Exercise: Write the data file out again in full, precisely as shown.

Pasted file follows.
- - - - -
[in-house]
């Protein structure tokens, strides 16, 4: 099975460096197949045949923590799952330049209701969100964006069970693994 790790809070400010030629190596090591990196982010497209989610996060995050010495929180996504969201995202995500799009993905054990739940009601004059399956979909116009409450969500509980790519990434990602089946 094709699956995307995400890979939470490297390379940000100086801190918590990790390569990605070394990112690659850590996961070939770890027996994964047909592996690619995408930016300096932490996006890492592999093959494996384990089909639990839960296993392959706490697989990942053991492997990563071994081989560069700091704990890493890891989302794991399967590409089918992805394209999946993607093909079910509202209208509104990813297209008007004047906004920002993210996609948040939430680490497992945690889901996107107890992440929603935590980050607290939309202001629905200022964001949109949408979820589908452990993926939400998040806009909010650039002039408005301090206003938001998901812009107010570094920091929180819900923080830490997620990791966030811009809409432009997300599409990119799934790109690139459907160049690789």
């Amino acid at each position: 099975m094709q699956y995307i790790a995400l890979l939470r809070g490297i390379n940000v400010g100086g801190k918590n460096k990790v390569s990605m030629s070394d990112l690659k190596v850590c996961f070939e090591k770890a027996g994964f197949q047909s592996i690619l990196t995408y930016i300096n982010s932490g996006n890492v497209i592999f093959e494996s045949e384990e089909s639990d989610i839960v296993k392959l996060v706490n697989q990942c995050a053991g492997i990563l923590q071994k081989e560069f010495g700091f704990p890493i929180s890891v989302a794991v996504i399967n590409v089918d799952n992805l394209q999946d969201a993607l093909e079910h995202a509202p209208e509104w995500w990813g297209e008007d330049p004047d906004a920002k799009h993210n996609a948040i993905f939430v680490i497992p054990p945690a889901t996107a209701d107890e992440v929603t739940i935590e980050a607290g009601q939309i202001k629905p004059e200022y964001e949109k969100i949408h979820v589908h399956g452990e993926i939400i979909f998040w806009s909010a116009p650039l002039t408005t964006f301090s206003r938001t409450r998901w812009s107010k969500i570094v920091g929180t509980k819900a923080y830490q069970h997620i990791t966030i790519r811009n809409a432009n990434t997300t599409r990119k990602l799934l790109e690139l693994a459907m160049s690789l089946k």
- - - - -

[in-house]
């Protein structure tokens, strides 16, 4: 099975460096197949045949923590799952330049209701969100964006069970693994 790790809070400010030629190596090591990196982010497209989610996060995050010495929180996504969201995202995500799009993905054990739940009601004059399956979909116009409450969500509980790519990434990602089946 094709699956995307995400890979939470490297390379940000100086801190918590990790390569990605070394990112690659850590996961070939770890027996994964047909592996690619995408930016300096932490996006890492592999093959494996384990089909639990839960296993392959706490697989990942053991492997990563071994081989560069700091704990890493890891989302794991399967590409089918992805394209999946993607093909079910509202209208509104990813297209008007004047906004920002993210996609948040939430680490497992945690889901996107107890992440929603935590980050607290939309202001629905200022964001949109949408979820589908452990993926939400998040806009909010650039002039408005301090206003938001998901812009107010570094920091929180819900923080830490997620990791966030811009809409432009997300599409990119799934790109690139459907160049690789």
């Amino acid at each position: 099975m094709q699956y995307i790790a995400l890979l939470r809070g490297i390379n940000v400010g100086g801190k918590n460096k990790v390569s990605m030629s070394d990112l690659k190596v850590c996961f070939e090591k770890a027996g994964f197949q047909s592996i690619l990196t995408y930016i300096n982010s932490g996006n890492v497209i592999f093959e494996s045949e384990e089909s639990d989610i839960v296993k392959l996060v706490n697989q990942c995050a053991g492997i990563l923590q071994k081989e560069f010495g700091f704990p890493i929180s890891v989302a794991v996504i399967n590409v089918d799952n992805l394209q999946d969201a993607l093909e079910h995202a509202p209208e509104w995500w990813g297209e008007d330049p004047d906004a920002k799009h993210n996609a948040i993905f939430v680490i497992p054990p945690a889901t996107a209701d107890e992440v929603t739940i935590e980050a607290g009601q939309i202001k629905p004059e200022y964001e949109k969100i949408h979820v589908h399956g452990e993926i939400i979909f998040w806009s909010a116009p650039l002039t408005t964006f301090s206003r938001t409450r998901w812009s107010k969500i570094v920091g929180t509980k819900a923080y830490q069970h997620i990791t966030i790519r811009n809409a432009n990434t997300t599409r990119k990602l799934l790109e690139l693994a459907m160049s690789l089946k």